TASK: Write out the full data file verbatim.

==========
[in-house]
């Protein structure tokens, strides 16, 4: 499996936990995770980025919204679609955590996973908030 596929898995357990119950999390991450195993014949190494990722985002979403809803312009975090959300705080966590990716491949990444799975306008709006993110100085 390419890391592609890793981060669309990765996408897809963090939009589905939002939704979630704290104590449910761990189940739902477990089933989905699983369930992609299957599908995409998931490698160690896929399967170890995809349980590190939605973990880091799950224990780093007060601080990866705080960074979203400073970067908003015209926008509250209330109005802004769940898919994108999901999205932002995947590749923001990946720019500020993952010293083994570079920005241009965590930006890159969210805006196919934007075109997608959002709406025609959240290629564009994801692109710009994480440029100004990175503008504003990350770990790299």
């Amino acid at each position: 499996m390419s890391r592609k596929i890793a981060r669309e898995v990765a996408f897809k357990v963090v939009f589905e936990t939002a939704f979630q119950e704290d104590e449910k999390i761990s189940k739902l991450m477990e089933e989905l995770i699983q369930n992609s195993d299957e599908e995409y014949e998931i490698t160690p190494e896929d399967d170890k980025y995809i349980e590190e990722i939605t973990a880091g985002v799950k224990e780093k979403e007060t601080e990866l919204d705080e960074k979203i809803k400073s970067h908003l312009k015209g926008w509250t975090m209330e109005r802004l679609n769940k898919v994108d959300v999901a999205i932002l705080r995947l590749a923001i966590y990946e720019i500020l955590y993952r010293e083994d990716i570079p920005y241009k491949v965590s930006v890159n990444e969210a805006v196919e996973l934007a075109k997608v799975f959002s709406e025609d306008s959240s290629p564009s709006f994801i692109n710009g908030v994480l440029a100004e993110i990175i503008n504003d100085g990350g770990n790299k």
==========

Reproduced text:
[in-house]
């Protein structure tokens, strides 16, 4: 499996936990995770980025919204679609955590996973908030 596929898995357990119950999390991450195993014949190494990722985002979403809803312009975090959300705080966590990716491949990444799975306008709006993110100085 390419890391592609890793981060669309990765996408897809963090939009589905939002939704979630704290104590449910761990189940739902477990089933989905699983369930992609299957599908995409998931490698160690896929399967170890995809349980590190939605973990880091799950224990780093007060601080990866705080960074979203400073970067908003015209926008509250209330109005802004769940898919994108999901999205932002995947590749923001990946720019500020993952010293083994570079920005241009965590930006890159969210805006196919934007075109997608959002709406025609959240290629564009994801692109710009994480440029100004990175503008504003990350770990790299």
């Amino acid at each position: 499996m390419s890391r592609k596929i890793a981060r669309e898995v990765a996408f897809k357990v963090v939009f589905e936990t939002a939704f979630q119950e704290d104590e449910k999390i761990s189940k739902l991450m477990e089933e989905l995770i699983q369930n992609s195993d299957e599908e995409y014949e998931i490698t160690p190494e896929d399967d170890k980025y995809i349980e590190e990722i939605t973990a880091g985002v799950k224990e780093k979403e007060t601080e990866l919204d705080e960074k979203i809803k400073s970067h908003l312009k015209g926008w509250t975090m209330e109005r802004l679609n769940k898919v994108d959300v999901a999205i932002l705080r995947l590749a923001i966590y990946e720019i500020l955590y993952r010293e083994d990716i570079p920005y241009k491949v965590s930006v890159n990444e969210a805006v196919e996973l934007a075109k997608v799975f959002s709406e025609d306008s959240s290629p564009s709006f994801i692109n710009g908030v994480l440029a100004e993110i990175i503008n504003d100085g990350g770990n790299k």